On 2 April at Maastricht University, Hannah van den Ende will defend her thesis titled ‘Don’t forget that you're a doctor: Jewish doctors in the Netherlands in 1940-1945’. She studied the experiences of 534 Dutch-Jewish doctors who had to work under extreme conditions during WWII, which also caused them to struggle with many ethical dilemmas. “During peacetime, making a healthy person sick was out of the question, but in times of war it seemed absolutely justified.”

UM students head to Japan for double degree

In Body
Thursday, 05 February 2015 12:15

Call it a kind of integration ritual. An extended introduction to Japanese traditions and customs, including soaking up culture in temples and shrines and attending a school festival in a kimono. This awaited the UM students of the European–Japan double master’s degree in Neuroscience (Edu-Neuro EU-JP) on their arrival in Japan.

Learning not to eat

In Mind
Wednesday, 04 February 2015 13:50

Imagine: you adore chocolate. White, dark, filled with caramel, whatever. You only have to see it or smell it and you’re sold. And you rarely stick to just the one bonbon – no, you eat the whole box in one go. Chances are, you’re also overweight. This irresistible urge, the overpowering desire to overeat, is much more prevalent in obese people than in thin people. The good news is that, with the help of a psychologist, you can ‘unlearn’ this uncontrollable eating behaviour. The bad news is that it’s not yet clear whether you’ll also lose weight.

Deducing from a single hair what drug a person has taken and when, to within an hour’s accuracy. This is just one of the possibilities offered by mass spectrometry (put simply, the photography of molecules). Ron Heeren is a specialist in this technology. As of 1 September, Heeren is a ‘university professor’ in Maastricht, a special post granted on the basis of his scientific achievements. His research group in Maastricht will focus on medical applications of the mass spectrometer. “It’s a fantastic tool for personalised medicine”, he says. Together with fellow university professor, the nanobiologist Peter Peters, he is joint head of the new Maastricht MultiModal Molecular Imaging Institute (M4I). With the launch of the M4I, Maastricht is now the largest imaging centre in Europe.

Healthy pupils who get the most out of themselves

In Body
Wednesday, 17 September 2014 09:18
Raising healthy children who feel good in their own skin and can put their talents to good use: this is the aim of the Healthy Primary School of the Future. This is a new educational concept in the Parkstad region, supported by the Province of Limburg. The curriculum revolves around a healthy diet, sport and exercise, cultural activities and the psychological wellbeing of pupils. According to Maastricht University (UM), the educational foundation Movare and the Regional Public Health Service (GGD) for South Limburg, the initiative is an excellent investment for the future. “Going to school should be a party”, says UM professor Onno van Schayck. “That’s my ideal picture.”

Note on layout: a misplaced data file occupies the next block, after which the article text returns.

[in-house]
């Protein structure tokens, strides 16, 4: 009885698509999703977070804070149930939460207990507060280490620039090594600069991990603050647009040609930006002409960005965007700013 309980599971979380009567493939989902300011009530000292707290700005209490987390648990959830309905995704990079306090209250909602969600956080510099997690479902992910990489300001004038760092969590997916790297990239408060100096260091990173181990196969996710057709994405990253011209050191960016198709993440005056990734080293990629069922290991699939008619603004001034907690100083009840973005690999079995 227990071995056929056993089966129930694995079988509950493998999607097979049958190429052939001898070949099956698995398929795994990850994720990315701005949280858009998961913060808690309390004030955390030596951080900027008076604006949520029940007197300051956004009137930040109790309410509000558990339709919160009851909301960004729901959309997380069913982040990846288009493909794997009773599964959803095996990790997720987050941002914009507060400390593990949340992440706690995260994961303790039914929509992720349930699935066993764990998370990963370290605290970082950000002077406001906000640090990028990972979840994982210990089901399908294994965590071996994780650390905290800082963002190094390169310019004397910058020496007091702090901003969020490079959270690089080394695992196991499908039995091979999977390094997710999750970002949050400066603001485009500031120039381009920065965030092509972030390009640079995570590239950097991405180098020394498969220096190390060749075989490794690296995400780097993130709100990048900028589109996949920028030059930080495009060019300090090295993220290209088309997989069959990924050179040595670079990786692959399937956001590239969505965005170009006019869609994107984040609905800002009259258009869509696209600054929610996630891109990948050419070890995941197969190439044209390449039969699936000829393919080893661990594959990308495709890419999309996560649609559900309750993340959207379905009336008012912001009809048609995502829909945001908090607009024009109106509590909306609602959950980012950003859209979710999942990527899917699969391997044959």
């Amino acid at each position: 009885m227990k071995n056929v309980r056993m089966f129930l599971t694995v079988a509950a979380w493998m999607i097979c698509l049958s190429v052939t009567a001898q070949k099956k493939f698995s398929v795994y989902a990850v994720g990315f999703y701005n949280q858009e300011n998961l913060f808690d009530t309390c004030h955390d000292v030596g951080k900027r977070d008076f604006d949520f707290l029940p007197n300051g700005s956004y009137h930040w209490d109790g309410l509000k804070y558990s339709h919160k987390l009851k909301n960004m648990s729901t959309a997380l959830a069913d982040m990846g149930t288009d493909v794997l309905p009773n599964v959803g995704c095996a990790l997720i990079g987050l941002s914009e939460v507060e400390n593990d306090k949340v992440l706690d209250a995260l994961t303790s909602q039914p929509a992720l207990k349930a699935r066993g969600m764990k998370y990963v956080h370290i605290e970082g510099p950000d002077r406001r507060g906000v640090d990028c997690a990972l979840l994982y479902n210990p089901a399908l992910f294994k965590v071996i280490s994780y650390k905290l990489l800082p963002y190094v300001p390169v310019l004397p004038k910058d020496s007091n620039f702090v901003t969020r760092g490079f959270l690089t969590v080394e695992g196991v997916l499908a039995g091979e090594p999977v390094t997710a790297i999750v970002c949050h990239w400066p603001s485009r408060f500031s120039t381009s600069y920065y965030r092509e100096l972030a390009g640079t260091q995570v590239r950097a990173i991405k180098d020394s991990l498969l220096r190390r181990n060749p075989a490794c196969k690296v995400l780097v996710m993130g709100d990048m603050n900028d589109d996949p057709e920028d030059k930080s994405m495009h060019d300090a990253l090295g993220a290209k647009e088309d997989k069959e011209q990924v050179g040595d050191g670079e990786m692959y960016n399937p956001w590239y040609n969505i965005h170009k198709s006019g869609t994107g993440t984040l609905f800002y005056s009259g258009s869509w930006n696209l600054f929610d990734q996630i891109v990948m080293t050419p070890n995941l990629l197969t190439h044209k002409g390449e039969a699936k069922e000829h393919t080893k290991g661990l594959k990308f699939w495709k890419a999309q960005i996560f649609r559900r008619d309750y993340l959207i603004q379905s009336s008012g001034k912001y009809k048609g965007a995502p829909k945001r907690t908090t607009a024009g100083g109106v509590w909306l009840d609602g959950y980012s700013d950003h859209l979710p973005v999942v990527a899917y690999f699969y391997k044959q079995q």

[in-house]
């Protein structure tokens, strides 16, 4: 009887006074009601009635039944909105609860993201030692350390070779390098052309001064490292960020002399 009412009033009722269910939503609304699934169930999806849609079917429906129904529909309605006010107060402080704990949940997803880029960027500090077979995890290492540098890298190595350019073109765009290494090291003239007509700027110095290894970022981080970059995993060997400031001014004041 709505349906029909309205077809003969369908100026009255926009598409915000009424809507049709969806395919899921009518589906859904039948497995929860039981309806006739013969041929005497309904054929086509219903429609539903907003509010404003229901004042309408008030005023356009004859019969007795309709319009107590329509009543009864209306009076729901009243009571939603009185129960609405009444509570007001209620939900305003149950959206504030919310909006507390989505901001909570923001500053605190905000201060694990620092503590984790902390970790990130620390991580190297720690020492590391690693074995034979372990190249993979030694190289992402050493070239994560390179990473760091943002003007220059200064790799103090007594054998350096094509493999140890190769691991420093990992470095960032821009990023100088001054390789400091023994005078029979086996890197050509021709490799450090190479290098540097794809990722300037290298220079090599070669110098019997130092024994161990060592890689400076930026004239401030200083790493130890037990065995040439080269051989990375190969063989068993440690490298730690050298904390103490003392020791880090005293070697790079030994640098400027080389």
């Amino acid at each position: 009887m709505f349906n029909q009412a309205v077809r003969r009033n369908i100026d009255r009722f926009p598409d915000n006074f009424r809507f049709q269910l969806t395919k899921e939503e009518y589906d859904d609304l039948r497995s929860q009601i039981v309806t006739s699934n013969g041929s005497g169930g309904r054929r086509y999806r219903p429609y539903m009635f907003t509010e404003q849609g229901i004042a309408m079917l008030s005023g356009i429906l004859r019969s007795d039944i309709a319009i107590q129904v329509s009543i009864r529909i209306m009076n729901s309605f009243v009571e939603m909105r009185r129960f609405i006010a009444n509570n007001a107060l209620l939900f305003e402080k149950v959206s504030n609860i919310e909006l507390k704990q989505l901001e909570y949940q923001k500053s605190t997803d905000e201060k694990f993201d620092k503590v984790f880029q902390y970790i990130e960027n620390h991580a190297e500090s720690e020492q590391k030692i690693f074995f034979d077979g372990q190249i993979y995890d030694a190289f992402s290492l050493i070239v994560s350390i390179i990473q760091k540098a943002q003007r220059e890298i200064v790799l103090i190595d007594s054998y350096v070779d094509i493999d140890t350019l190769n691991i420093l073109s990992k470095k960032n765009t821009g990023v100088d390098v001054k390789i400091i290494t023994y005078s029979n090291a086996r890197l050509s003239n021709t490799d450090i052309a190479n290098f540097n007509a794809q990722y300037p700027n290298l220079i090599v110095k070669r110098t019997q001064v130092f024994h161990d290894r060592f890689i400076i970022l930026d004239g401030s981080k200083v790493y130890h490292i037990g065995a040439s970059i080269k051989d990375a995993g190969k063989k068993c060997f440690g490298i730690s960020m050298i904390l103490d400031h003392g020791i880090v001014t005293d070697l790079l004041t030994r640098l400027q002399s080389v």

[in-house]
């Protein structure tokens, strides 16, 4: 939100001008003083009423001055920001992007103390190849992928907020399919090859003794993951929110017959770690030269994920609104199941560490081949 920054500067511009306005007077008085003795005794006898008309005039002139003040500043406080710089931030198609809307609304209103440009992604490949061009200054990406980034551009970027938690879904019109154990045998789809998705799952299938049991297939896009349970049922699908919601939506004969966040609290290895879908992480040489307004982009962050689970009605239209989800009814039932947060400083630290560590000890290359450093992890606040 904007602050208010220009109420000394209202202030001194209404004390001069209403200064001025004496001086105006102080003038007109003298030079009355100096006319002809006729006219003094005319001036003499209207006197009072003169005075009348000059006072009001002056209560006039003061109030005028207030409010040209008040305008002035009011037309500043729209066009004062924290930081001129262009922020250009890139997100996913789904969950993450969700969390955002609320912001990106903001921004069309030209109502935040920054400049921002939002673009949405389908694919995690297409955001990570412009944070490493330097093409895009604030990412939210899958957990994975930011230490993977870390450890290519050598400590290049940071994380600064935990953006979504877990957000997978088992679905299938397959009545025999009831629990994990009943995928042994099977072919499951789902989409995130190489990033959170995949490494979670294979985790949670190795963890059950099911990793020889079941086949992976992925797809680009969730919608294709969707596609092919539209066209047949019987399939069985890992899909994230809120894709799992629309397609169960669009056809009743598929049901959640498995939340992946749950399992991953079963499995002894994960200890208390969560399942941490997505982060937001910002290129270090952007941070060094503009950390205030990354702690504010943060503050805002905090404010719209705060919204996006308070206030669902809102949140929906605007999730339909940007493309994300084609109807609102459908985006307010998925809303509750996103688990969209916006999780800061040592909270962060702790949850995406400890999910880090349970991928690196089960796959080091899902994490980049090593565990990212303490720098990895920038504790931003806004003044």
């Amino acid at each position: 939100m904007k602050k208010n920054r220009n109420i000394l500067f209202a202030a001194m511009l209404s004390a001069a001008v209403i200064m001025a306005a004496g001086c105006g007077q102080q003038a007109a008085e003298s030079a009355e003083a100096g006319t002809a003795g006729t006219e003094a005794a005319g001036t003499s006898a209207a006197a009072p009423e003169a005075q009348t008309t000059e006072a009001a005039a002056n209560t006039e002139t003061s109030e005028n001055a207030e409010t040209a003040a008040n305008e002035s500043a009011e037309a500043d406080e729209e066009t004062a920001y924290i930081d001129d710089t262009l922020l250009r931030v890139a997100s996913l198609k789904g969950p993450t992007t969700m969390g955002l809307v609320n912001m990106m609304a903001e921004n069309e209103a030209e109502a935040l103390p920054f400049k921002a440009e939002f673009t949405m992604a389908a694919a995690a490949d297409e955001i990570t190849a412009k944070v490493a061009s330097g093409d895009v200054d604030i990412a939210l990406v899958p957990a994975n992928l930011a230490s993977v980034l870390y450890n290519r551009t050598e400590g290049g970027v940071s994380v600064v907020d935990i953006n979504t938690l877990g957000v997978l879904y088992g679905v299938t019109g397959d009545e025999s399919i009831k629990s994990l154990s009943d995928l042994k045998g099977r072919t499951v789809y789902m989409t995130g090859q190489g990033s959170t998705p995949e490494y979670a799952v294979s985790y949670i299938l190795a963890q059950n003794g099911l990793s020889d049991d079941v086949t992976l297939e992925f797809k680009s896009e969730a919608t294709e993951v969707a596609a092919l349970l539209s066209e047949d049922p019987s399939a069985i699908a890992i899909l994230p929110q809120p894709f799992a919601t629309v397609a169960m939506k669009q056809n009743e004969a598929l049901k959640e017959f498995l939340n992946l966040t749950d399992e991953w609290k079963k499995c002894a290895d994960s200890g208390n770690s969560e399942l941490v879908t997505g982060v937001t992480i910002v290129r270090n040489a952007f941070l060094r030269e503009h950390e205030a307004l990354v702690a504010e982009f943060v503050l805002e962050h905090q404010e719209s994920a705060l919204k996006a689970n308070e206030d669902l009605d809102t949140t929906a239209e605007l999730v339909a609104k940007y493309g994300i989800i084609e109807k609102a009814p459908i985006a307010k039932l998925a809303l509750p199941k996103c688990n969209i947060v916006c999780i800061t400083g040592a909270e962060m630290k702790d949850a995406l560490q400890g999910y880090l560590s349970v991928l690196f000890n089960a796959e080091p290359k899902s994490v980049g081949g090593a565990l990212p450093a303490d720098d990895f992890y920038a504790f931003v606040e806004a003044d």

In the early 1990s Wim Saris, professor of Human Nutrition at Maastricht University, considered taking a different research direction. “At the time we had only a basic understanding of why a diet might work for one person but not another, and we had trouble getting much further than that.” But he saw the light at a 1994 conference in Colorado (USA), where molecular biologists presented the next big thing in genomics research: nutrigenomics. “It was spectacular; perhaps the biggest change of the past three decades.” Saris will deliver his farewell lecture, ‘Something to chew on’, on 6 June. 

This year Hans Clevers will hold the TEFAF chair in Maastricht, just one of the many honours he has received for his pioneering research on intestinal cancer. As president of the Royal Netherlands Academy of Arts and Sciences (KNAW), Clevers cautions against the continuous cutbacks in research funding for Dutch universities. A new generation of scientists is being nipped in the bud, he warns.

Contrary to the common claim, a surgical robot does not work faster and more accurately than a pair of human hands. This is the essence of new research by Jeroen Heemskerk (41), a surgeon at the Laurentius Hospital in Roermond. On 16 May, Heemskerk will defend his PhD research on robot-assisted laparoscopic surgery at Maastricht University (UM). “The use of robots can lower the quality of healthcare and certainly makes it more expensive. And that while we’re seeing cutbacks from all sides.”

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